If these dyes were extremely toxic to use, they wouldn't be available to the general public. I'm not saying you should use them as a dessert topping, but if you're tidy, you and your microwave have little to fear.
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Kade1301
Permanent Resident

France
1438 Posts

Posted - 08/31/2007 :  07:00:03 AM  Show Profile  Visit Kade1301's Homepage Send Kade1301 a Private Message  Reply with Quote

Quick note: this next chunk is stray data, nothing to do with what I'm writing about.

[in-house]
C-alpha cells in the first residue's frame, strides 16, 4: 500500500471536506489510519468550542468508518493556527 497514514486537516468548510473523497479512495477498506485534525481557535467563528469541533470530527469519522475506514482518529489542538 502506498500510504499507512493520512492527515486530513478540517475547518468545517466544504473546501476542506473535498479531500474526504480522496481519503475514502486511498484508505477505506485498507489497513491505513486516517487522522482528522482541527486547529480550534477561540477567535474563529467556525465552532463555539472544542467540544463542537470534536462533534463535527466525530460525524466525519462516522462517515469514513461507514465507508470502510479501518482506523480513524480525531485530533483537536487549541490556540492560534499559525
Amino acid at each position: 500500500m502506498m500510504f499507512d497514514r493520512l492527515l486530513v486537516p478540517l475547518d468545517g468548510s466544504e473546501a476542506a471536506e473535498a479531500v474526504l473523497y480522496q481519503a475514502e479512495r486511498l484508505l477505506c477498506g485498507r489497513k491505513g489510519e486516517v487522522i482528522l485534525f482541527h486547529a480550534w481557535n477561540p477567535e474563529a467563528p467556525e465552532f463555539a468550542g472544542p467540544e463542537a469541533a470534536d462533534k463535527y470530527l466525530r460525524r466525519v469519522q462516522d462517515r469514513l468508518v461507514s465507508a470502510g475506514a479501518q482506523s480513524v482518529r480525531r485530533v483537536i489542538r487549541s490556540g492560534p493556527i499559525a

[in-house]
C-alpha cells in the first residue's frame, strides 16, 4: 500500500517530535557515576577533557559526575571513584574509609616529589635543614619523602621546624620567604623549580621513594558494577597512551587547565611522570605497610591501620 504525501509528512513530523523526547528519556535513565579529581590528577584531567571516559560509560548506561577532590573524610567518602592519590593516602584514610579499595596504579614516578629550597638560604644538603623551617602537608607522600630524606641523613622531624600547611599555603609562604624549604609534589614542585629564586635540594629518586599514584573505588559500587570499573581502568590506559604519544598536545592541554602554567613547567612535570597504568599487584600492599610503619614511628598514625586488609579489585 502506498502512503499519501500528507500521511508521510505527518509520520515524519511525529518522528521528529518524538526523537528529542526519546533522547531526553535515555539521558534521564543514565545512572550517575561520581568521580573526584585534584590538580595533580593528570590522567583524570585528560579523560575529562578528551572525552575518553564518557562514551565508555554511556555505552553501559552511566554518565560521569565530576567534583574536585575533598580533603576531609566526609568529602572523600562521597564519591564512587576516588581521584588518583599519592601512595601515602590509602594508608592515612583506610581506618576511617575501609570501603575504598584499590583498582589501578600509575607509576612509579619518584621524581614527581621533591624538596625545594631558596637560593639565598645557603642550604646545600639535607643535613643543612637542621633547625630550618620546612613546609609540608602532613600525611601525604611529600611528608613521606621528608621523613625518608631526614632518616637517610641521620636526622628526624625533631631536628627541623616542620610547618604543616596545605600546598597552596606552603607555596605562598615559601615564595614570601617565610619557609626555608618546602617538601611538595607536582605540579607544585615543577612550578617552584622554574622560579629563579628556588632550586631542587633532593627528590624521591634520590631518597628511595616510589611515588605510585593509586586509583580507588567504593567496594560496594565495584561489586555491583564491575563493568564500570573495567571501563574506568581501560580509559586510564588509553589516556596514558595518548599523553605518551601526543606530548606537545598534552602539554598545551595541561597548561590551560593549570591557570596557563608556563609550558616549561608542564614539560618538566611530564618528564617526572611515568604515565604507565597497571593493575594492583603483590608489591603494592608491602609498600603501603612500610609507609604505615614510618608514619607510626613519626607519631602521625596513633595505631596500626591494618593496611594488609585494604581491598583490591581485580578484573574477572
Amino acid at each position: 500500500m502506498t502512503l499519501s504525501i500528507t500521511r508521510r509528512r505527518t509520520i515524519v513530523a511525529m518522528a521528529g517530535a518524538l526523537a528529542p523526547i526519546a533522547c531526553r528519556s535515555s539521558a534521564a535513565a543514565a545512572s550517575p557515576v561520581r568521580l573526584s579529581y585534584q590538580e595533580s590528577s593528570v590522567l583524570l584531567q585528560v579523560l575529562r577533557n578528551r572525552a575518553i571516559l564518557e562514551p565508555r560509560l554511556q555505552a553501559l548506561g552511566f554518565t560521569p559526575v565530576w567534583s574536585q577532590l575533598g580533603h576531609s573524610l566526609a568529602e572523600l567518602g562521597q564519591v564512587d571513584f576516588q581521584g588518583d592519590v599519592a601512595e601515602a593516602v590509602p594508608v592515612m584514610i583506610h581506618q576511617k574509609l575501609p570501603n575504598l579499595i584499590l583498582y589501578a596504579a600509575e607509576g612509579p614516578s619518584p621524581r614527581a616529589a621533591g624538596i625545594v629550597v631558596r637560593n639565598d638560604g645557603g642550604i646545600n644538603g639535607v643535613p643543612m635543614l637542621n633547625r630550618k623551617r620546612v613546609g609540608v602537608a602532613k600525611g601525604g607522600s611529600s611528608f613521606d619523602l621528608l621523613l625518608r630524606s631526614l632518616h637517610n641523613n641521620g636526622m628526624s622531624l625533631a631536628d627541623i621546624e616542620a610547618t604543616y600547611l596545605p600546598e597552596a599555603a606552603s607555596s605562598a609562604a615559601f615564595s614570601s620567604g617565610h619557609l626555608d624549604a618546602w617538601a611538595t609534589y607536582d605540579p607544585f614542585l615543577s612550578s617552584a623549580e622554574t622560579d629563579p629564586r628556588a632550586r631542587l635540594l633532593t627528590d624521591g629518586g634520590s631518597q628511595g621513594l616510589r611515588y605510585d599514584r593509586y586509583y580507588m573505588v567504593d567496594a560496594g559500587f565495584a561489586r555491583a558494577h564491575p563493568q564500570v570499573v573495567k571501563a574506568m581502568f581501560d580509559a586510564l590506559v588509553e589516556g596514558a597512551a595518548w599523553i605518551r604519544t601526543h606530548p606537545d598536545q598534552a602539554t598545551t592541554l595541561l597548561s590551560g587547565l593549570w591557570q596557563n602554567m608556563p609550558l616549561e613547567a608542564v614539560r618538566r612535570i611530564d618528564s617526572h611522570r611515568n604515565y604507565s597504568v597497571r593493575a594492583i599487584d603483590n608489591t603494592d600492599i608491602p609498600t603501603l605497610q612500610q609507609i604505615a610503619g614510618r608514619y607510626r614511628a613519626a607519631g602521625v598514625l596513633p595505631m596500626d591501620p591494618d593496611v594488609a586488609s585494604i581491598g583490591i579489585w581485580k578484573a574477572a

I'm lucky to have a workshop with a hot plate, so I can do my dyeing there, far away from the kitchen (with dedicated equipement, obviously). Other than that, I also feel pretty safe using chemical dyes - as safe as with plants. Because who has ever analyzed the chemical composition of a concentrated solution of sorrel? An article in "Shuttle, spindle and dyepot" suggested that Indigo might contain a number of cancer-causing substances. The other problems with vegetable dyeing is that it's perfect for camouflage uniforms - it's easy to get yellow, green, browns, khaki, and everything in between, but pretty difficult to get nice blues and reds, at least with the plants that grow in temperate climates. I don't think importing some exotic wood from Brazil is more environment-friendly than using a chemical dye - apart from the mordant problem. And with plants you need huge amounts - generally at least the same amount as wool.